The Captain was reluctant to call the Coast Guard because he was afraid he would lose his license for allowing such a hazardous situation to exist. The Party Chief* went berserk. He said he was not going to wait and have his men forced to desert the ship in the shark-infested waters of the gulf. He told the Captain that if he did not call the Coast Guard, he would never command another ship. This apparently got the Captain's attention and he called the Coast Guard. It took almost an hour for a Coast Guard helicopter to arrive from New Orleans, and about two hours for one of their cutters to arrive. The helicopter pilot told us by radio that there was nothing they could do to extinguish the fire, but he said that if we had to desert the ship, they could take some of us onboard and transport us to the cutter which was on the way, then come back for the rest. The pilot said we had a terrible fire our hands and that he had observed the smoke coming from it at a distance of 80 miles.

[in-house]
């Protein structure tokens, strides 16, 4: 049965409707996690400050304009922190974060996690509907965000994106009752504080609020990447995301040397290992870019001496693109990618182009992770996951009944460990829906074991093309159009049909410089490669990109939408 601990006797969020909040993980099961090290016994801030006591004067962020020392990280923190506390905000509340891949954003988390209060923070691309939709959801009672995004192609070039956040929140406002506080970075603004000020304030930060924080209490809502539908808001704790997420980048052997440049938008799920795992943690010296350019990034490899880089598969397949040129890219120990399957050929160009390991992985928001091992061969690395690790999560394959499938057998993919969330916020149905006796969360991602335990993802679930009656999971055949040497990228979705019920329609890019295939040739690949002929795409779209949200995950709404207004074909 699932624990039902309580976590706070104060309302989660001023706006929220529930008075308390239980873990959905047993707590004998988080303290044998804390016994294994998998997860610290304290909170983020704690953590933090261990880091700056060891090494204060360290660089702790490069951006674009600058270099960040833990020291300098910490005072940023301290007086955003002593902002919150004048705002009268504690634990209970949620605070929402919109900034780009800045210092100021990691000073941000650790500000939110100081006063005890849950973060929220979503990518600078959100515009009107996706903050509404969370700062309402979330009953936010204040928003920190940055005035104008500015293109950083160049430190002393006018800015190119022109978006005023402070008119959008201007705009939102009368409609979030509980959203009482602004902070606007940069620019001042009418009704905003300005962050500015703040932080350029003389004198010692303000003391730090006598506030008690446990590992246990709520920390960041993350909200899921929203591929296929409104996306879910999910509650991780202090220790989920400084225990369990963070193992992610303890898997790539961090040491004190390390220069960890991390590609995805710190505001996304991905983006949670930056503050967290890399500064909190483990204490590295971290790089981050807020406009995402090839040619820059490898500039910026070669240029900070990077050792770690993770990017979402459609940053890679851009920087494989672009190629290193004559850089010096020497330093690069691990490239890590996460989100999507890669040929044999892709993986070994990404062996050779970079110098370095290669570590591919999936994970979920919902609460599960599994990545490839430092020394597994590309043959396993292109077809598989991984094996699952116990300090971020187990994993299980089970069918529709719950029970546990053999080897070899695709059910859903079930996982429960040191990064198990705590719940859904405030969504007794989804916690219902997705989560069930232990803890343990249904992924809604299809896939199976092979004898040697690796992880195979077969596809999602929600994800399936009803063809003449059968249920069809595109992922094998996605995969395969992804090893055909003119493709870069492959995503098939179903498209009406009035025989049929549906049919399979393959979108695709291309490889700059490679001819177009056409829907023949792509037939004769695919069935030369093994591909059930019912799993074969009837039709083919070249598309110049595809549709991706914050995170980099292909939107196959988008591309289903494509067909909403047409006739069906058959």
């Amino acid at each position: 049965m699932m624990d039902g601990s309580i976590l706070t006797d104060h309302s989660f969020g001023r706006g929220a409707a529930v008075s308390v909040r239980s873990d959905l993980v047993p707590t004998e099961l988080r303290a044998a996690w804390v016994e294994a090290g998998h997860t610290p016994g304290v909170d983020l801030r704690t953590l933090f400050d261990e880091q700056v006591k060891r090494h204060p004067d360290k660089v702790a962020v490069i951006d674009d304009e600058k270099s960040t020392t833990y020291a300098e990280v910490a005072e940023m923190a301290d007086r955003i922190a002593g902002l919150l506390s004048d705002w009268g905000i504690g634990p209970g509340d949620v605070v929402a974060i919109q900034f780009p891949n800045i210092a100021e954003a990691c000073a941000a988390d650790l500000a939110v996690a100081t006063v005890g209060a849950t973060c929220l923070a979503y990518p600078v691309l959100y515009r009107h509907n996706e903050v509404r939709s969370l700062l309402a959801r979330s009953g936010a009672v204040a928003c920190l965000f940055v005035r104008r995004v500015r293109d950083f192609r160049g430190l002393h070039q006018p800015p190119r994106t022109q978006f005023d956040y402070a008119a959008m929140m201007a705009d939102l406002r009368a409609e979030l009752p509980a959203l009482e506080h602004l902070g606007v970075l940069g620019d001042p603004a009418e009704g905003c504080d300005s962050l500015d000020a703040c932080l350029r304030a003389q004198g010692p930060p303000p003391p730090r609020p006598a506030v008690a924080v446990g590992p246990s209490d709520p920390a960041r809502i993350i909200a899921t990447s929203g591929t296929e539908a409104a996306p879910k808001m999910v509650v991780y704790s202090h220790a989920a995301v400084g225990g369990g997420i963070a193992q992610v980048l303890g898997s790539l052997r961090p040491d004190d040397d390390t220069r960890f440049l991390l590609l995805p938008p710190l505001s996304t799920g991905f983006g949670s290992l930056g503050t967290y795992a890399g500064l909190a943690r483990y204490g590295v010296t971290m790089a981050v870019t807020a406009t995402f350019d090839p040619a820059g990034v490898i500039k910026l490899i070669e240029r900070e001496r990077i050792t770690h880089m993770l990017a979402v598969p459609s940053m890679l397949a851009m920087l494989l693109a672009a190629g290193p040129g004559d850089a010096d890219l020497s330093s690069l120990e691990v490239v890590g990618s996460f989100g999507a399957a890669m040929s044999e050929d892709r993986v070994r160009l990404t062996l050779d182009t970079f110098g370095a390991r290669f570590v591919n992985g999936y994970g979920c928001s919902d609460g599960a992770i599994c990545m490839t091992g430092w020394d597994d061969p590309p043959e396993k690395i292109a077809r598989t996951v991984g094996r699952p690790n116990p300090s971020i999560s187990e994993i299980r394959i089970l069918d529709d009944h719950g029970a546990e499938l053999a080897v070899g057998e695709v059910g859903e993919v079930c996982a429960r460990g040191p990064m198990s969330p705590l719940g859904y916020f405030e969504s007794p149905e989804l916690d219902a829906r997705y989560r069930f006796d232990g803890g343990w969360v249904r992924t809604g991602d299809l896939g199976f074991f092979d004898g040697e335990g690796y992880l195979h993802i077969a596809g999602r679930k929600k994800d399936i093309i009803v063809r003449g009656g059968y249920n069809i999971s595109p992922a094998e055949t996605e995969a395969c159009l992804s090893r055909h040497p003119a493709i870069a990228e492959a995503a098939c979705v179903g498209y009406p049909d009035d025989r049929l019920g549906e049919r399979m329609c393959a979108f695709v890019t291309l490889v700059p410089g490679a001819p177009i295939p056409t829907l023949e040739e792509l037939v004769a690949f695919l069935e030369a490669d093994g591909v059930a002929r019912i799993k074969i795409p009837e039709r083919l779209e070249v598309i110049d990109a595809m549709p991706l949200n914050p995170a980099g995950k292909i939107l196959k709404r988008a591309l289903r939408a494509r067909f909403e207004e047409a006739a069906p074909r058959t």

The ship's crew kept spraying water on the fire to keep it from spreading to the main deck, while below, the seismic crew kept the huge oxygen bottles which were used in their work, watered down. Had the flames reached the oxygen bottles, the would likely have exploded and holed the ship. After hours and hours – which seemed like days – the fire burnt itself out. The damage was extensive. The heat had penetrated the deck below and had destroyed anything and everything that was not metal. Even the clothes in our lockers were burnt to a crisp and the new lounge that had just been constructed for the navigation and seismic crews was a total loss.

Our home port was Galveston, which was about 300 miles to the west. Under our own power, we finally arrived there in some 30 hours. The ship's crew, the navigators and the seismic crew invaded Galveston with a lust for anything that was strongly alcoholic.

(Right) The port of Galveston today